A vignette of a woman searching for herself, searching for value in herself. Feeling a failure as a mother compared to her husband. Comparing herself to Meg, who is better than everyone. Escaping into William Bartram’s adventures in Florida. Then the sinkhole!
“She would take a break from herself, too, but she doesn’t have that option. For a minute, she lets herself imagine the larger sinkhole below the baby one opening very slowly and cupping her and the house and the dog and the piano all the way to the very black bottom of the limestone hollow and gently depositing them there so far down that nobody could get her out, they could only visit, her family’s heads peering once in a while over the lip, tiny pale bits against the blue sky. From down there, everyone would seem so happy. She comes in from the rain. The kitchen is too bright. Surely, in the history of humanity, she is not the only one to feel like this. Surely, in the history of herself, all of those versions atop previous versions, she has felt worse.”
Beverly pointed me to a passage of a book she is reading, Civilization and its Discontents by Mohsin Hamid.
“[Talking about fiction]We’re born with an in-built capacity for language. It is wired into our brains, just as an in-built capacity for breathing is wired into our lungs. We need language. We need language to tell stories. We need stories to create a self. We need a self because the complexity of the chemical processes that make up our individual humanities exceeds the processing power of our brains. The self we create is a fiction. On this point, religion and cognitive neuroscience converge. When the machine of a human being is turned on, it seems to produce a protagonist, just as a television produces an image. I think this protagonist, this self, often recognizes that it is a fictional construct, but it also recognizes that thinking of itself as such might cause it to disintegrate. Maybe, therefore, it prefers to encounter itself obliquely. Maybe our selves are more comfortable exploring their fictional natures in stories that are themselves avowedly fictional—in novels, for example. Maybe novels are where our selves get to put up their feet, take off their clothes and makeup and dentures, cut loose with an echoing fart, and be a little truer to what they are for a bit, before they are once more pressed into service, sealed in their uniforms, and dispatched to face a reality in which they can’t, for good reason, entirely believe. ” (2013)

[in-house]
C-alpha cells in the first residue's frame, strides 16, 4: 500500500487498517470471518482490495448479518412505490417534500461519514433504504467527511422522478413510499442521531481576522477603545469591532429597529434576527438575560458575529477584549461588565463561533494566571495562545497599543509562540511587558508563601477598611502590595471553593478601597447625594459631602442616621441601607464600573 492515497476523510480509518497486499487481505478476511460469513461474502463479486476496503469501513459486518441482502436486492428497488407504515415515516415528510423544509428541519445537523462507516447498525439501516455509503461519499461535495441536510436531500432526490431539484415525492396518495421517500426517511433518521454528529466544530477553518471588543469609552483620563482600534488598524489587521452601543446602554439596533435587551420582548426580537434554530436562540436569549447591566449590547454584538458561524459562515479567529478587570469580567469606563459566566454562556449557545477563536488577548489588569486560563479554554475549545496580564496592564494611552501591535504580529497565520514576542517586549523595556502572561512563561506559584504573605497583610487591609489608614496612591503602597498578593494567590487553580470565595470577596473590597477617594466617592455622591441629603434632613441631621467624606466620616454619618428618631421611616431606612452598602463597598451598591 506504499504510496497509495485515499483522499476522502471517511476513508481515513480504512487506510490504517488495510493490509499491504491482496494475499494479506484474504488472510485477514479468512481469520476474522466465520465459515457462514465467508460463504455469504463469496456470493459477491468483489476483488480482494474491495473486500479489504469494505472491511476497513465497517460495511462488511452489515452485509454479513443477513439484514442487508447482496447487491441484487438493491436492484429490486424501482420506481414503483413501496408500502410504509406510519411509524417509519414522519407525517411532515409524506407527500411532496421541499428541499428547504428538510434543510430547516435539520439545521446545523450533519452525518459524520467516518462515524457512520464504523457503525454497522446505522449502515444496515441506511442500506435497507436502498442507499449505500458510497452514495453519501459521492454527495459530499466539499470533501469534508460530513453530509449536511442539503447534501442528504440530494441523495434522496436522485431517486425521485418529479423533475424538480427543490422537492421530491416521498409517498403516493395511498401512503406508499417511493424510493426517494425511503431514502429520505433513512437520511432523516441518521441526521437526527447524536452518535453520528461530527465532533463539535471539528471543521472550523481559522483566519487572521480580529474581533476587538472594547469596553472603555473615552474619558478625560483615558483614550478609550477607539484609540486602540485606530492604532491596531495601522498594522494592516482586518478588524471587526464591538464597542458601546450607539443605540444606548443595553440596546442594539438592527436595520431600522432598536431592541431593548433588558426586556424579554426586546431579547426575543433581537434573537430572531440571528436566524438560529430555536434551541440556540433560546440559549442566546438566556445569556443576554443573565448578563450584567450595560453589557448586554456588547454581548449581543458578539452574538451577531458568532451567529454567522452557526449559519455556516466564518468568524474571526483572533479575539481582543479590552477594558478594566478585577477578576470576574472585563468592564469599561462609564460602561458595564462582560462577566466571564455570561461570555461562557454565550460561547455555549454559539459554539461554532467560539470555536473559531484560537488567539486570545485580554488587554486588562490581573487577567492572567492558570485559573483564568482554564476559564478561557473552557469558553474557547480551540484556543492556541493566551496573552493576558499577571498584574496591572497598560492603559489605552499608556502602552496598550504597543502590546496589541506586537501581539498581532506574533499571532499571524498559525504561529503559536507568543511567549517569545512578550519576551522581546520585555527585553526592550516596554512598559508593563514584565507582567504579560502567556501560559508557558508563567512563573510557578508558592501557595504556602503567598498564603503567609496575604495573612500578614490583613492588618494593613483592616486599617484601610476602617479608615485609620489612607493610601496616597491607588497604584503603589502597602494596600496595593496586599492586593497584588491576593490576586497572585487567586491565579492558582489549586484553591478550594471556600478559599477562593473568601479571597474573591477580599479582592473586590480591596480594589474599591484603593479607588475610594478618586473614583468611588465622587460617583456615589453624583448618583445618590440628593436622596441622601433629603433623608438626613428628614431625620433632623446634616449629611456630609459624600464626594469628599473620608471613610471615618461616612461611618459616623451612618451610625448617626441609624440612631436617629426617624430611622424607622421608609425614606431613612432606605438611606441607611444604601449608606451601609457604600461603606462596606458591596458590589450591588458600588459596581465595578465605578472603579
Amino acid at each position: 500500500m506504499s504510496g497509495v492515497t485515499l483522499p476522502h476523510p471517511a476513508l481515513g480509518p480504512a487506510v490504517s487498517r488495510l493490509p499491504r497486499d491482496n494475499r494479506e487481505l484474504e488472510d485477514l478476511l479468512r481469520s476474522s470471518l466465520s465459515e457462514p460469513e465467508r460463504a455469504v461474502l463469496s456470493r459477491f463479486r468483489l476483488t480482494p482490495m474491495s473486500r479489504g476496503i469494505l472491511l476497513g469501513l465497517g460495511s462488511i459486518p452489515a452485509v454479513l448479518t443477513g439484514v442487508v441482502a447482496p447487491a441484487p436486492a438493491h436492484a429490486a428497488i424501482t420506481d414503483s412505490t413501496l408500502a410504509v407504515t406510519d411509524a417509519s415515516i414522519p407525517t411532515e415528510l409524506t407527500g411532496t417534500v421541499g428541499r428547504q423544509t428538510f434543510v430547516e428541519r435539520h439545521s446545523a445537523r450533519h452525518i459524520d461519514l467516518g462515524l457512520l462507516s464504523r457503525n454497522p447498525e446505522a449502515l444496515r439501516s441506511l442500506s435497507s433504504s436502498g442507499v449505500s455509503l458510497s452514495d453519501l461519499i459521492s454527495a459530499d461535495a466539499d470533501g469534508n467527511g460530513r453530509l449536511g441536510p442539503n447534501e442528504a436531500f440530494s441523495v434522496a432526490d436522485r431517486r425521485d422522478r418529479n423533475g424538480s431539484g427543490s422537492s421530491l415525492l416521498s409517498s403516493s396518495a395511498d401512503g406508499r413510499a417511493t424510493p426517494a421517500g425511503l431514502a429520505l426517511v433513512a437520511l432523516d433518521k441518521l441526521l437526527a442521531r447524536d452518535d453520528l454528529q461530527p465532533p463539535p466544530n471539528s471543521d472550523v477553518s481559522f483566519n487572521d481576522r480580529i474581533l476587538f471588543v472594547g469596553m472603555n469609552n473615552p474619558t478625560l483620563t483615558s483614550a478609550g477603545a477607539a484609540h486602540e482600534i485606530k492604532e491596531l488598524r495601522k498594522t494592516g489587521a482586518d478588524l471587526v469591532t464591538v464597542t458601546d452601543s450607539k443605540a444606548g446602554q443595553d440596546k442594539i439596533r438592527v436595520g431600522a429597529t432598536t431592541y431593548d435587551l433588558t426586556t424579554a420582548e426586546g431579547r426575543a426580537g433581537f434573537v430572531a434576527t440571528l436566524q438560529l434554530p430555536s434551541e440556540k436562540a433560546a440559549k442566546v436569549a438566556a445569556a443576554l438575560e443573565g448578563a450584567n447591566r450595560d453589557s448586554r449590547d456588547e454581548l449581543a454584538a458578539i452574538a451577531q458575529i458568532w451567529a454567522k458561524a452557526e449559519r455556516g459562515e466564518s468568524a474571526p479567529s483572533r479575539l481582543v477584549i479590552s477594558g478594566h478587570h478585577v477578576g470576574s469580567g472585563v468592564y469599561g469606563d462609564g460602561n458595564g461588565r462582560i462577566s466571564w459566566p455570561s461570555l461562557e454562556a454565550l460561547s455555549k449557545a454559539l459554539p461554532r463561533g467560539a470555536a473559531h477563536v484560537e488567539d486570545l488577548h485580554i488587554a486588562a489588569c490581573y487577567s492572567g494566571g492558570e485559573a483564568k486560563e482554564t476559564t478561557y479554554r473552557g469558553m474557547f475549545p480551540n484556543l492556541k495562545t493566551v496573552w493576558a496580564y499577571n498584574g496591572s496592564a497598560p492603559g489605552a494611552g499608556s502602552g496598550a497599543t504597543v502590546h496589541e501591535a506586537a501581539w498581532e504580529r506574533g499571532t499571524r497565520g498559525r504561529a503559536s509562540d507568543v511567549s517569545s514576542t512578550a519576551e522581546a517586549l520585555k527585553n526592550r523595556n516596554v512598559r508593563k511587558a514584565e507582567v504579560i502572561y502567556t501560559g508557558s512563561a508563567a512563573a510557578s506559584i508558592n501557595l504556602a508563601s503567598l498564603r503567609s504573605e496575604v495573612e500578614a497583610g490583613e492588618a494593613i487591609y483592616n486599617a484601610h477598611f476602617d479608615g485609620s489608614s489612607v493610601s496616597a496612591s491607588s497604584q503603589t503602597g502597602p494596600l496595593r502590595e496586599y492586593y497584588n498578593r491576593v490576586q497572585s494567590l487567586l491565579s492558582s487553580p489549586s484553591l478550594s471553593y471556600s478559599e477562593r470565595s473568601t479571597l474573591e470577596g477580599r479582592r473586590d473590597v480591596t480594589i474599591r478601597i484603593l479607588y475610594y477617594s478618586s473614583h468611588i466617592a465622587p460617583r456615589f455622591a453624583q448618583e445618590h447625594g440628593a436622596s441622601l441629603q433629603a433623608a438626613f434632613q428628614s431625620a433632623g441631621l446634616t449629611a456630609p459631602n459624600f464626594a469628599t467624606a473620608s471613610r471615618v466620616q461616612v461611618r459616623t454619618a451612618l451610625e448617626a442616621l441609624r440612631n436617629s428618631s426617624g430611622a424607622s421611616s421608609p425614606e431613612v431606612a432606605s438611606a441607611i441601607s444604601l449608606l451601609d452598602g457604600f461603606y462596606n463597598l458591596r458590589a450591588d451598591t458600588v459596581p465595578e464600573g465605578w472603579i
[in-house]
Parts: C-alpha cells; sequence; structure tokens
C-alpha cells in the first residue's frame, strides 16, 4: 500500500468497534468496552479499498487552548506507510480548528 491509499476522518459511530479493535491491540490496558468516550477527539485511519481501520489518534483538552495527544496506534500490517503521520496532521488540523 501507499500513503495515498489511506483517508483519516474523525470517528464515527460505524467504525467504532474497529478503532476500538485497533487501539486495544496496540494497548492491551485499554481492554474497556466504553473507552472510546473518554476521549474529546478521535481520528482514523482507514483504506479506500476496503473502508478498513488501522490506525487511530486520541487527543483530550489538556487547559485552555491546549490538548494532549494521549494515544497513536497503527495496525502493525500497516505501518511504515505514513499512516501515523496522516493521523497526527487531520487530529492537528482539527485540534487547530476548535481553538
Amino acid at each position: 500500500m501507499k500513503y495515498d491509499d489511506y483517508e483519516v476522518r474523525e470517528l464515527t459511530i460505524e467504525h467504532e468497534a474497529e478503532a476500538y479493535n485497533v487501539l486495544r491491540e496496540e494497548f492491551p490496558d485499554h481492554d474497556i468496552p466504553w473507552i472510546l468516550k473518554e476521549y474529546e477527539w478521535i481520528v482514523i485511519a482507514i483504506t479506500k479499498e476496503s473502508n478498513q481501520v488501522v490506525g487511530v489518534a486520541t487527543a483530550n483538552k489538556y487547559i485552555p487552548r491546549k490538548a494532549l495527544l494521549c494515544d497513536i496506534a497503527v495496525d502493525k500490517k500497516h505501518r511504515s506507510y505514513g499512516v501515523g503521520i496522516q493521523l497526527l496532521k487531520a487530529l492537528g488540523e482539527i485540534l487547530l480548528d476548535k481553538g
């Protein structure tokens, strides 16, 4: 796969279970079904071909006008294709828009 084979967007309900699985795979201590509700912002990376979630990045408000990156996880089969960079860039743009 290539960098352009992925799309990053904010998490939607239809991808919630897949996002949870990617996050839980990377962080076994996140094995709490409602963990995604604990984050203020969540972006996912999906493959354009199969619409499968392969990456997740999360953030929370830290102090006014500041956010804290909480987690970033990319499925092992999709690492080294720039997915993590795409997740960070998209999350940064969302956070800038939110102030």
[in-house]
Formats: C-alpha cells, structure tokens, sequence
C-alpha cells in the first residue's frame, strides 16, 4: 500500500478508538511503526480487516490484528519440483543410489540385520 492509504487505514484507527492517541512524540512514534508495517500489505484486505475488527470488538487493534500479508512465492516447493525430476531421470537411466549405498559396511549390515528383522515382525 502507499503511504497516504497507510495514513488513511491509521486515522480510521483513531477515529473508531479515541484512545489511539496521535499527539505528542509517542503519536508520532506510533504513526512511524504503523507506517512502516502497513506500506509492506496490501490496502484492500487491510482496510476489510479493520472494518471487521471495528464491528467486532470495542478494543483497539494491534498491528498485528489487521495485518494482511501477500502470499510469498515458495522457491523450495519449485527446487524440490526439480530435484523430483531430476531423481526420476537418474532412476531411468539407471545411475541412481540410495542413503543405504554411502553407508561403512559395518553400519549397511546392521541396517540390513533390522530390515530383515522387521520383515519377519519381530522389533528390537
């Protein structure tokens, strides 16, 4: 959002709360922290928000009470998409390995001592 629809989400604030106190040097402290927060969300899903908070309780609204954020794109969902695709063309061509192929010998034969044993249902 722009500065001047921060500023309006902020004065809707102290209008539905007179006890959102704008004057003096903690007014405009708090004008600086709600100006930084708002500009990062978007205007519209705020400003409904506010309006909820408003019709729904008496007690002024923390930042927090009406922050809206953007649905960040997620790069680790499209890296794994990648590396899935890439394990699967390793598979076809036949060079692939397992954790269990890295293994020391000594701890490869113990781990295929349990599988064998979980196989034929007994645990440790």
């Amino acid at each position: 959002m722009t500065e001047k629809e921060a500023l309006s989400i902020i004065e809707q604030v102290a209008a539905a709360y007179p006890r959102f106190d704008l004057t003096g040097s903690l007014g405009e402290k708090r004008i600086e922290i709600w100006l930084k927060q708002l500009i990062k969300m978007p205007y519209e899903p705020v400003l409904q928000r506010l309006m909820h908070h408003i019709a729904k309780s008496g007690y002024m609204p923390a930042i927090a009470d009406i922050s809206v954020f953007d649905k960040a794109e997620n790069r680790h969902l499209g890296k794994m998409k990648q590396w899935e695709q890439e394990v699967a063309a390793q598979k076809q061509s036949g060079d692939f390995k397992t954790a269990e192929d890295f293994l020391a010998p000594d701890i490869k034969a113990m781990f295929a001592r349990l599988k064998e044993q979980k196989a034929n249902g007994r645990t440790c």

This brings me back to the book we read by Daniel C. Dennett, From Bacteria to Bach and Back: The Evolution of Minds, where Dennett argues that consciousness is constructed.